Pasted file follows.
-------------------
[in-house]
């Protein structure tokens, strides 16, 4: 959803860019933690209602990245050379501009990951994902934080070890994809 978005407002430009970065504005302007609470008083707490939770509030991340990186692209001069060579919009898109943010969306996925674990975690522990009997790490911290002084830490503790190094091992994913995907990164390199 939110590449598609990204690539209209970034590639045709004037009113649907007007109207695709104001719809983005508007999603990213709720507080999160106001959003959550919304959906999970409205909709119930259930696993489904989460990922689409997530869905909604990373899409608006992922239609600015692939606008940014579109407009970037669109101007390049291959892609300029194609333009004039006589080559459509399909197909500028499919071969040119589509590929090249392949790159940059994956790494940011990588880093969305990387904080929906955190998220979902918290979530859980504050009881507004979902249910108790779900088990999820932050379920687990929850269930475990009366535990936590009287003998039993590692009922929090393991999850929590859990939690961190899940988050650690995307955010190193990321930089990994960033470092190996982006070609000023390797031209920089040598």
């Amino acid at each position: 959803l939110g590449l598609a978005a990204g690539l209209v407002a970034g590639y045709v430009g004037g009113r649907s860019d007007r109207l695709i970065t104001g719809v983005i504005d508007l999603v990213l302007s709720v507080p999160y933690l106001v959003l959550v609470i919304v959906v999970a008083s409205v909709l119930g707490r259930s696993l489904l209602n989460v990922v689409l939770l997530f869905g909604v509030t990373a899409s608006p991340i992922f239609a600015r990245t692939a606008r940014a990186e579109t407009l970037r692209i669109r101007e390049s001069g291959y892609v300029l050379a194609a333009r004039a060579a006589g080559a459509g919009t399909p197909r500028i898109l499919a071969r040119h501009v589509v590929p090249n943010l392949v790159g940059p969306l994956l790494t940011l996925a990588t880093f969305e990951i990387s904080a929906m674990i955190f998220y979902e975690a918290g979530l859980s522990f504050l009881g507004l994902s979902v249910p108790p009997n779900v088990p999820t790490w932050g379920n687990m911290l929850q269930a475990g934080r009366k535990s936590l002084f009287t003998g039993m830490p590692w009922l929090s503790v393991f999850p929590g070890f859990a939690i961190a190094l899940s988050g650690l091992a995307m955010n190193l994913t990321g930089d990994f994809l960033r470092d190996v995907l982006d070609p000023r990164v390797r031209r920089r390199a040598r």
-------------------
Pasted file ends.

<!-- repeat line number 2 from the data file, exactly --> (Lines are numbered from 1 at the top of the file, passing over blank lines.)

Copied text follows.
């Protein structure tokens, strides 16, 4: 959803860019933690209602990245050379501009990951994902934080070890994809 978005407002430009970065504005302007609470008083707490939770509030991340990186692209001069060579919009898109943010969306996925674990975690522990009997790490911290002084830490503790190094091992994913995907990164390199 939110590449598609990204690539209209970034590639045709004037009113649907007007109207695709104001719809983005508007999603990213709720507080999160106001959003959550919304959906999970409205909709119930259930696993489904989460990922689409997530869905909604990373899409608006992922239609600015692939606008940014579109407009970037669109101007390049291959892609300029194609333009004039006589080559459509399909197909500028499919071969040119589509590929090249392949790159940059994956790494940011990588880093969305990387904080929906955190998220979902918290979530859980504050009881507004979902249910108790779900088990999820932050379920687990929850269930475990009366535990936590009287003998039993590692009922929090393991999850929590859990939690961190899940988050650690995307955010190193990321930089990994960033470092190996982006070609000023390797031209920089040598």